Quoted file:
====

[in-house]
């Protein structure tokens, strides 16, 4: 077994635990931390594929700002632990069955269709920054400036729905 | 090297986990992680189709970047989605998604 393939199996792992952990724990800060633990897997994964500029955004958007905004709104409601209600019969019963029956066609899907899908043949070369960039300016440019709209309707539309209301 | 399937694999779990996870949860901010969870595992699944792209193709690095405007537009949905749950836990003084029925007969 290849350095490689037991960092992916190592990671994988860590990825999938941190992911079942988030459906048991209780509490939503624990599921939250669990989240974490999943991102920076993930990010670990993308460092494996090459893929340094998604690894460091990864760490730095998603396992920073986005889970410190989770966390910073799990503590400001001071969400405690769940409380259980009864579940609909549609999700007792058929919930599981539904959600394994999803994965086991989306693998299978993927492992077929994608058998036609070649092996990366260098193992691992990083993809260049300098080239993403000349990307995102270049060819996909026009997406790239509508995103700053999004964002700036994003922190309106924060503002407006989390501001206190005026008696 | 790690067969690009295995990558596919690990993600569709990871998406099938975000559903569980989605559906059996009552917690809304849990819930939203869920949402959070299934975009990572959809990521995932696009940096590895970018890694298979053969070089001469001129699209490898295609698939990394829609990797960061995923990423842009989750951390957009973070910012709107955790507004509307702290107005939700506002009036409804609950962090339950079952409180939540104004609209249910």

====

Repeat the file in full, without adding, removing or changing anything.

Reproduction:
[in-house]
């Protein structure tokens, strides 16, 4: 077994635990931390594929700002632990069955269709920054400036729905 | 090297986990992680189709970047989605998604 393939199996792992952990724990800060633990897997994964500029955004958007905004709104409601209600019969019963029956066609899907899908043949070369960039300016440019709209309707539309209301 | 399937694999779990996870949860901010969870595992699944792209193709690095405007537009949905749950836990003084029925007969 290849350095490689037991960092992916190592990671994988860590990825999938941190992911079942988030459906048991209780509490939503624990599921939250669990989240974490999943991102920076993930990010670990993308460092494996090459893929340094998604690894460091990864760490730095998603396992920073986005889970410190989770966390910073799990503590400001001071969400405690769940409380259980009864579940609909549609999700007792058929919930599981539904959600394994999803994965086991989306693998299978993927492992077929994608058998036609070649092996990366260098193992691992990083993809260049300098080239993403000349990307995102270049060819996909026009997406790239509508995103700053999004964002700036994003922190309106924060503002407006989390501001206190005026008696 | 790690067969690009295995990558596919690990993600569709990871998406099938975000559903569980989605559906059996009552917690809304849990819930939203869920949402959070299934975009990572959809990521995932696009940096590895970018890694298979053969070089001469001129699209490898295609698939990394829609990797960061995923990423842009989750951390957009973070910012709107955790507004509307702290107005939700506002009036409804609950962090339950079952409180939540104004609209249910």